Descriptive perspective of Beck’s theory

Over the years, extensive research has been conducted to examine the various aspects of Beck’s cognitive theory of depression. It has become more detailed and thorough while still maintaining its fundamental standards and beliefs. It has led to the generation of a very effective form of treatment for depression known as cognitive therapy. It has also been supported as a descriptive theory that shines light upon many important characteristics of depression.

It is a known fact that people suffering from depression possess a pessimistic attitude not only towards the world but themselves, as well. Depressed people are inclined to think more negatively about themselves and their lives as compared to non-depressed people. They tend to be more reclusive and often experience feelings of worthlessness, helplessness, guilt and self-blame. On the other hand, non-depressed people have the ability to positively perceive every situation and be optimistic about the future, which serves as a protective factor against depression.

Initially, Beck had postulated that a source of stress, pressure or strain was required to trigger the dysfunctional attitudes or depression-producing schemas, but recent research has shown that depressogenic schemas can be activated in a previously depressed individual by simply inducing a depressed mood.

A substantial amount of evidence has been gathered which supports the cognitive errors responsible for maintaining the negative cognitive triads.  Many experiments have been conducted that confirm that depressed people are able to recall negative information, unpleasant events and gloomy memories more easily than positive emotional information whereas it is the opposite for non-depressed people. Furthermore, depressed people are more prone to jump to negative conclusions without any sufficient evidence and often undervalue the positive aspects of any situation. Their depressiveness compels them to think unhappy or negative thoughts as they are what effectively maintain the vicious cycle of depression.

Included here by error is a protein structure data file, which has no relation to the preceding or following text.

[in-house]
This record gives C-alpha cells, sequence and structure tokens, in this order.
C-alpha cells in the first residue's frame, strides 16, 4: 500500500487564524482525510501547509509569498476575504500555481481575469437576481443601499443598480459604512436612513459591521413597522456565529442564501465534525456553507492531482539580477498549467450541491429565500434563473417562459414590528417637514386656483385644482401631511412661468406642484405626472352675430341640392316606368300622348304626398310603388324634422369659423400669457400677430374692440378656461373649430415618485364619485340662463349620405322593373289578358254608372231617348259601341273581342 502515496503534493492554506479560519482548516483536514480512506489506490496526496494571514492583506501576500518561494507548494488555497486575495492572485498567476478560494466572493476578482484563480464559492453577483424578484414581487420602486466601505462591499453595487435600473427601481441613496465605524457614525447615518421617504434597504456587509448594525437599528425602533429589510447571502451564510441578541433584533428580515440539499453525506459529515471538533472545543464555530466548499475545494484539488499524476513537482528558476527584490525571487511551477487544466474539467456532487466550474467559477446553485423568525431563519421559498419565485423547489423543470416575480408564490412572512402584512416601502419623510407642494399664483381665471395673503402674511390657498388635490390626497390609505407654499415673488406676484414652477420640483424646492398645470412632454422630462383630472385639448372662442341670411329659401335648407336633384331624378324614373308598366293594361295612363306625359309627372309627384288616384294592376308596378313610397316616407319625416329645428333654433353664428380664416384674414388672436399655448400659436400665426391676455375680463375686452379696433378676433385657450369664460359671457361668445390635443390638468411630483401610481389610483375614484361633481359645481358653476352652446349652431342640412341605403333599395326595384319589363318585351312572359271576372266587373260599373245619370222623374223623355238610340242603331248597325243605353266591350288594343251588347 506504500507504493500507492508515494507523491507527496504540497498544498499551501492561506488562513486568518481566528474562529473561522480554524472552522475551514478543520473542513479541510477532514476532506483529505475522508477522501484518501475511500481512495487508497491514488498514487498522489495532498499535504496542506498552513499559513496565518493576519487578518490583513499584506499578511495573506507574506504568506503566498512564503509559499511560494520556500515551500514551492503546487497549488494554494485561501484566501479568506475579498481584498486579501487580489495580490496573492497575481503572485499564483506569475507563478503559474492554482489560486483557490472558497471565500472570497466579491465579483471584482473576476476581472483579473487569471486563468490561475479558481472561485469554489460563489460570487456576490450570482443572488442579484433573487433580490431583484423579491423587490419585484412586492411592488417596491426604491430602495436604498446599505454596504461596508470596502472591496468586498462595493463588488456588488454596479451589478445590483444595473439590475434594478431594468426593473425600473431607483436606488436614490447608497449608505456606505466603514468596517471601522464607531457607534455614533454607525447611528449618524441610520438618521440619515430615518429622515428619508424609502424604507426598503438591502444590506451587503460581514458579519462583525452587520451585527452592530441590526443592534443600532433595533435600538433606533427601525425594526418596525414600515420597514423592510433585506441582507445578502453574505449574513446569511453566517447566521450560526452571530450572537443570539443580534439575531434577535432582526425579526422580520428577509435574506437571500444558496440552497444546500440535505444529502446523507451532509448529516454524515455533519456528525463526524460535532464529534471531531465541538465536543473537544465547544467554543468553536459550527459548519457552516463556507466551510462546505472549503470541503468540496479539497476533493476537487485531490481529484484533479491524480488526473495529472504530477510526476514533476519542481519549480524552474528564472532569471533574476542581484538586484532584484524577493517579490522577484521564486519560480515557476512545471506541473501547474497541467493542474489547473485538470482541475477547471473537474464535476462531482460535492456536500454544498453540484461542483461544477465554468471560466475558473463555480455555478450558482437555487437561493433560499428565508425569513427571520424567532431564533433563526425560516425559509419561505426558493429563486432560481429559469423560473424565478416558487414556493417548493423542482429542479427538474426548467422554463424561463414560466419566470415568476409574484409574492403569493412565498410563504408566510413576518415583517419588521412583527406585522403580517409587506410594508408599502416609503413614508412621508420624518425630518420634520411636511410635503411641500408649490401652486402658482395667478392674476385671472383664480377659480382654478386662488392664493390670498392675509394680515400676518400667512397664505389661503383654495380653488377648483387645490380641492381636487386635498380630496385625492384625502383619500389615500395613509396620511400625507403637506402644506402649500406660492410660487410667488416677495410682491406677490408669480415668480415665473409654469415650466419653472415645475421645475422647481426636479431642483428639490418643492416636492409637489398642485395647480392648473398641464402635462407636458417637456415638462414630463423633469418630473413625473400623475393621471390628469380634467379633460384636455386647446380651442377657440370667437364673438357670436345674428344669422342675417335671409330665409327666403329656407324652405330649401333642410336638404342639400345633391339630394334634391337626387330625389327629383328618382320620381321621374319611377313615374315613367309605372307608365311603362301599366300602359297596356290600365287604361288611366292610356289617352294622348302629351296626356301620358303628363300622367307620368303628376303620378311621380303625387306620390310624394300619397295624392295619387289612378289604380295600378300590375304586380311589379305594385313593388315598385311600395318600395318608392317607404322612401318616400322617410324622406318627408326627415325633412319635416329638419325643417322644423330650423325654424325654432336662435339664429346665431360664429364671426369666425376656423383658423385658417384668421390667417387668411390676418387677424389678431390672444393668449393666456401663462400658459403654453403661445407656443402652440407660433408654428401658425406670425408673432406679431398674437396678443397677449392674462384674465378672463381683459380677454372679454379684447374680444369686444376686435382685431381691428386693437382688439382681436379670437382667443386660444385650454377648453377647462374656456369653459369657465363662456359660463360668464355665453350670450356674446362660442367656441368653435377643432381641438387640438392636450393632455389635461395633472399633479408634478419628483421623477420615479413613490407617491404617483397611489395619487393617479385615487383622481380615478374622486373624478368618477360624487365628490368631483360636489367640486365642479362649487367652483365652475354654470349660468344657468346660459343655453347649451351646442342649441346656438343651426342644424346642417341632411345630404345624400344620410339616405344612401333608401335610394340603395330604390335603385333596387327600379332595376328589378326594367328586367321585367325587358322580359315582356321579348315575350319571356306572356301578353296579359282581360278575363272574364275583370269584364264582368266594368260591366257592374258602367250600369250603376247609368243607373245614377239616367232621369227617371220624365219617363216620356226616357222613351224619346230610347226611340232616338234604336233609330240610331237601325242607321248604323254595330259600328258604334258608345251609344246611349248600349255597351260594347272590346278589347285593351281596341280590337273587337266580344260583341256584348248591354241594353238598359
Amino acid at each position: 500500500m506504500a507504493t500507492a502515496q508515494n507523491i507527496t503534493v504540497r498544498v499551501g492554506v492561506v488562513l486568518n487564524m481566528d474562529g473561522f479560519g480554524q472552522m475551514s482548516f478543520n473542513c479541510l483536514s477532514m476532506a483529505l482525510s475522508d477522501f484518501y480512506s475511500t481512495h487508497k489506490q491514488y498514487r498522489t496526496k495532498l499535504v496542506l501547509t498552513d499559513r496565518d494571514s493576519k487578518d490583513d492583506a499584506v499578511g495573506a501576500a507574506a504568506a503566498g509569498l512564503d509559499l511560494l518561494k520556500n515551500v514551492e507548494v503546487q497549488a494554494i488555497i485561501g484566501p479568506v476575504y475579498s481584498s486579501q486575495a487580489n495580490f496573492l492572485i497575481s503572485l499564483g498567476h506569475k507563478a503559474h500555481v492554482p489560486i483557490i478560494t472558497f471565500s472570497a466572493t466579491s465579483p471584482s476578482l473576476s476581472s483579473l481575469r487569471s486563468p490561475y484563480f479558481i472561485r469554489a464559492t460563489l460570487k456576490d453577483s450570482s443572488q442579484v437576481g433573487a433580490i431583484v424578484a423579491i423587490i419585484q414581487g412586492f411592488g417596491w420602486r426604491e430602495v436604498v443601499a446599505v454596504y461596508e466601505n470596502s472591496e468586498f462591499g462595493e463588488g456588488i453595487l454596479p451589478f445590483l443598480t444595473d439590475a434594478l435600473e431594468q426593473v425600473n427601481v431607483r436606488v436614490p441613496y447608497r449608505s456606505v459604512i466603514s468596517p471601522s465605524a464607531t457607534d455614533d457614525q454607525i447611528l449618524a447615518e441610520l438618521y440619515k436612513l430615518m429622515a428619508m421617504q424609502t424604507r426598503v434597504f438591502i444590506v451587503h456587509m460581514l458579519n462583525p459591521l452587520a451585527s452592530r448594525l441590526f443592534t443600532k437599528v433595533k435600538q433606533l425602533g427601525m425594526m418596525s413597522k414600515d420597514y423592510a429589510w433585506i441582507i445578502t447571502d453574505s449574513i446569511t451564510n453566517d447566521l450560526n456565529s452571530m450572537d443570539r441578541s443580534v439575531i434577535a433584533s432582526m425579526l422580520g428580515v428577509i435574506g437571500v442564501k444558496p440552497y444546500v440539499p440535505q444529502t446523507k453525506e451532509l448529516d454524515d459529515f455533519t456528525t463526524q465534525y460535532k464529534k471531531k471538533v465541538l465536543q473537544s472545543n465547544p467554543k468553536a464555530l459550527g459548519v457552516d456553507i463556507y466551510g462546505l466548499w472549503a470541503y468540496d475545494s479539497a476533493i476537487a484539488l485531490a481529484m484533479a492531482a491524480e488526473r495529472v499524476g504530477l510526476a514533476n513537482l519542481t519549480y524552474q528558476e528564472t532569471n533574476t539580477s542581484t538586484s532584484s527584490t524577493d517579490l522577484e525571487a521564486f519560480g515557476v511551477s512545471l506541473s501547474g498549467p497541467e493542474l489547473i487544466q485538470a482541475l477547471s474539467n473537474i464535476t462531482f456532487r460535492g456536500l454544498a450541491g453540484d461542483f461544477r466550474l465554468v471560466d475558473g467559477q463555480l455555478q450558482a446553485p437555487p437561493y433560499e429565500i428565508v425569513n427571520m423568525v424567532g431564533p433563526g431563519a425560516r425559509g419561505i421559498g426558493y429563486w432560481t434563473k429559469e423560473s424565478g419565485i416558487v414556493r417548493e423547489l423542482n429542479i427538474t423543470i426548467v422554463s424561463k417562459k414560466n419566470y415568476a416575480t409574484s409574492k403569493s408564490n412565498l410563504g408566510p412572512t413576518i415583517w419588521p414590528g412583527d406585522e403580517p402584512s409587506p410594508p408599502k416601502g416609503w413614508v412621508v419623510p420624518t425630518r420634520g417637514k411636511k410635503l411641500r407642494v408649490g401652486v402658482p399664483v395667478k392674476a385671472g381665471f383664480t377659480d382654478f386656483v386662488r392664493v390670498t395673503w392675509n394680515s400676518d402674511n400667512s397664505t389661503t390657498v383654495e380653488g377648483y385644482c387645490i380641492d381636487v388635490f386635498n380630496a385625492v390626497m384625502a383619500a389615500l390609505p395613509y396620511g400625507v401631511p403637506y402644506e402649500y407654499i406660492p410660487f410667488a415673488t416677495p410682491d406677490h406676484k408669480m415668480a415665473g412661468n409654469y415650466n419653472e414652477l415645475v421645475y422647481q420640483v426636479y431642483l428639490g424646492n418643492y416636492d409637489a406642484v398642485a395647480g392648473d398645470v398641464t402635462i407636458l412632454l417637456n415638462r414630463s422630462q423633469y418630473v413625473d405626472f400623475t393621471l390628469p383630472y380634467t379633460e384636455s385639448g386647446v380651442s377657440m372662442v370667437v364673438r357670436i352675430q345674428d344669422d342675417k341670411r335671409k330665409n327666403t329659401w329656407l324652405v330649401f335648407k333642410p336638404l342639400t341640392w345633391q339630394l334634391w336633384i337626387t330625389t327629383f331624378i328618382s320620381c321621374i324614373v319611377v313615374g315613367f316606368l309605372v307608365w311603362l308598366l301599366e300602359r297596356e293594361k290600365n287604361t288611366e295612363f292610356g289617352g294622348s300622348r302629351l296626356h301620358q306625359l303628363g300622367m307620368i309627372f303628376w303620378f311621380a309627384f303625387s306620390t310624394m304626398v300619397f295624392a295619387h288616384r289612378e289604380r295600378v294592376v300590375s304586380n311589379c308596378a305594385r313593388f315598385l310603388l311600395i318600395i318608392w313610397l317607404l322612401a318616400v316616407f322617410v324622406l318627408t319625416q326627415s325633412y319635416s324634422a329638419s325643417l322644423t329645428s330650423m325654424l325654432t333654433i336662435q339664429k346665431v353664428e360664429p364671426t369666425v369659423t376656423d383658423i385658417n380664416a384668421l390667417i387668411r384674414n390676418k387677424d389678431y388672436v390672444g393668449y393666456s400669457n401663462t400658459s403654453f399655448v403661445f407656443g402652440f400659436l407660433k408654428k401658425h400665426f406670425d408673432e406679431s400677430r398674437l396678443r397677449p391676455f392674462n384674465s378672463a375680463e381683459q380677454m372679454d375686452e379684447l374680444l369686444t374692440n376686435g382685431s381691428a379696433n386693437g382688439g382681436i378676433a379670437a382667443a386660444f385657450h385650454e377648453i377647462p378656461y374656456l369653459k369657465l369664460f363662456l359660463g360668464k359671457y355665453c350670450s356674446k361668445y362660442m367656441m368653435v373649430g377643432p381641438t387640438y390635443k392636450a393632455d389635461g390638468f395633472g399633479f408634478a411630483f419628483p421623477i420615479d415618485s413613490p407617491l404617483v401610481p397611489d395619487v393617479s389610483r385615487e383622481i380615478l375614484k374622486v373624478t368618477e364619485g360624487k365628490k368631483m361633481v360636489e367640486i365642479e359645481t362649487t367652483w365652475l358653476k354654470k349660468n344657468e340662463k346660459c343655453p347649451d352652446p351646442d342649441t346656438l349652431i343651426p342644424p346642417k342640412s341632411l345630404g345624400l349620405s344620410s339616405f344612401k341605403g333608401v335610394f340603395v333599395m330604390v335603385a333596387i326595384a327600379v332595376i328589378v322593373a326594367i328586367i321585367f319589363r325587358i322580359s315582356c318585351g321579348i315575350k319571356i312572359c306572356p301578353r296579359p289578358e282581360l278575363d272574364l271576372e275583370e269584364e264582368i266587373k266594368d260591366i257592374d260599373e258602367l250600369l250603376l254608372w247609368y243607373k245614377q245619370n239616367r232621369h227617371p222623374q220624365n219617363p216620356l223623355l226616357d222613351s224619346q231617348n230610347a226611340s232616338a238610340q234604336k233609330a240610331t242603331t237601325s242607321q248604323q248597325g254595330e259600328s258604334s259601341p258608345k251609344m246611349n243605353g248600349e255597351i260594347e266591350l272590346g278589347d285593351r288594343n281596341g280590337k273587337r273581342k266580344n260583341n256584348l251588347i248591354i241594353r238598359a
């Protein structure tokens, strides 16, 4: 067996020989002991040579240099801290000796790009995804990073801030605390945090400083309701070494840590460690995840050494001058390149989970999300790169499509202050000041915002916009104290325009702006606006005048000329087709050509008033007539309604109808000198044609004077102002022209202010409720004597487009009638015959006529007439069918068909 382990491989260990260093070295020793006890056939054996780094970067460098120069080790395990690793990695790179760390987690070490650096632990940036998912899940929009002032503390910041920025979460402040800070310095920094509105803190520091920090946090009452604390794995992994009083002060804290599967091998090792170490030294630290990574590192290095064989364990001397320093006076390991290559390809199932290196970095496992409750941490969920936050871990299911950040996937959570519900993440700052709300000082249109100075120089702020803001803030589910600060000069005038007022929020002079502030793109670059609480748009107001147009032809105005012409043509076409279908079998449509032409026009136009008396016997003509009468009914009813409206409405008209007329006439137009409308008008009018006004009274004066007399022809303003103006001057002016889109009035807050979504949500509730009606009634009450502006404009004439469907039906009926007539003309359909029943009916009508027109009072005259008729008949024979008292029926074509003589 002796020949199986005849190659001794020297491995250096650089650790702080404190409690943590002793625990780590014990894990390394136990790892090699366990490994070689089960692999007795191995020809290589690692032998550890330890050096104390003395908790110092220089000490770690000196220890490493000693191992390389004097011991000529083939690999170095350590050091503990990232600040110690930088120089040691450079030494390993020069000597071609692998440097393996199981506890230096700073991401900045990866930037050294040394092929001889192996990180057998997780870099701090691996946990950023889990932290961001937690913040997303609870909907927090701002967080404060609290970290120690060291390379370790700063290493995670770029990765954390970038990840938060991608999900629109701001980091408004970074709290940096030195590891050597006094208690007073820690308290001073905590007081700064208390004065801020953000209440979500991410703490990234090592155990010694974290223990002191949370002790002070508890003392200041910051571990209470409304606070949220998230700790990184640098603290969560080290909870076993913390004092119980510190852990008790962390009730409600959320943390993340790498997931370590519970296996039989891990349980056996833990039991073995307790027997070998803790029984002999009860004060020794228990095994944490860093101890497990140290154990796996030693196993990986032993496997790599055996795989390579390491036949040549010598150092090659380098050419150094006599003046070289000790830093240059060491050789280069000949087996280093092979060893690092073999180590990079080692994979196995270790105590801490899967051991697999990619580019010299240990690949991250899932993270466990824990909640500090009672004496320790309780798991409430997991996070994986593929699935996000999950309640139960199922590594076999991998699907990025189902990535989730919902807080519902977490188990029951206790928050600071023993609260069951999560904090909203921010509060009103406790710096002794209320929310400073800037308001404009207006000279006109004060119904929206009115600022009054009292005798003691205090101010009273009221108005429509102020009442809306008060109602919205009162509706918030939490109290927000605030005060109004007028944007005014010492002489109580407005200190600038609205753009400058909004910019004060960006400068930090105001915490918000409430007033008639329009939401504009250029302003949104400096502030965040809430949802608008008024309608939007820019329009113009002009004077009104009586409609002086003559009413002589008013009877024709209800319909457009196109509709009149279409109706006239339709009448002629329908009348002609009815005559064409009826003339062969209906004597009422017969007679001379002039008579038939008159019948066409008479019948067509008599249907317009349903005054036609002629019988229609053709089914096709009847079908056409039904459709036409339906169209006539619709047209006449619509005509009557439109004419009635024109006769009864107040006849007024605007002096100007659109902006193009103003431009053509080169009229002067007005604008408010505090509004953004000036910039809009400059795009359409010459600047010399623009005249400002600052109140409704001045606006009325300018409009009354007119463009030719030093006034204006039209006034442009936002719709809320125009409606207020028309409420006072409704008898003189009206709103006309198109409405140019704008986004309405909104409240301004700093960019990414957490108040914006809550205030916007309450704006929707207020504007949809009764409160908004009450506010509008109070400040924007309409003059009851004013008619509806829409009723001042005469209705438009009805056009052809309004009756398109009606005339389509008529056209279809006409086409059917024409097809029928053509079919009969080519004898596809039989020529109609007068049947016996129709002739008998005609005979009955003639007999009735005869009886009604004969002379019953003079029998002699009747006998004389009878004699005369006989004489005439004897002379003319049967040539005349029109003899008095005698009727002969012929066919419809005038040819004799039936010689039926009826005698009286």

Beck’s Cognitive Therapy

Beck’s cognitive therapy focuses on specific problems and emphasizes on modifying beliefs and thoughts in order to treat depression. Since, he believed that distorted patterns of thinking and illogical beliefs are responsible for depression; he tried to help patients in adopting rational and constructive ways of thinking. He challenged their extreme statements and helped them to identify distorted thoughts. Most of the depressed people interpreted events in disastrous terms; they would only think about the worst consequences and tragic possibilities. Beck thought this to be because of faulty thinking, so he suggested those ways to alter their thinking and adopt a positive outlook.

The Thinker in the Dark - A5

In the initial phase of therapy, patients are familiarized with their negative automatic thoughts. They were made aware of the relationship between their patterns of thinking and emotional responses. They are asked to keep records of each negative thought that passes through their mind and of their emotional reactions to various incidents or situations. With the help of therapy, they are able to detect the cognitive errors they had been making for so long. They are taught to challenge the rationality of every negative automatic thought.

In Beck’s cognitive therapy, patients are not made to change their beliefs and thoughts through debate or persuasion, rather, they are asked to gather information about themselves. They are even encouraged to find out the dysfunctional beliefs or schemas that may be the cause of their pessimistic point of view and low self-esteem. This is an essential phase for the patient as these techniques keep him from being pulled back into the realm of depression. The causal factors that make the patient vulnerable to depression need to be dealt with effectively so that the improvement is long-lasting.

The effectiveness of Beck’s cognitive therapy has been well documented. Research suggests that Beck’s approach of treatment is highly beneficial in relieving the patients from depression and other disorders. The improvements in patients are abiding and the chances of relapse are minimal. It has been proved to one of the most reliable forms of psychotherapy.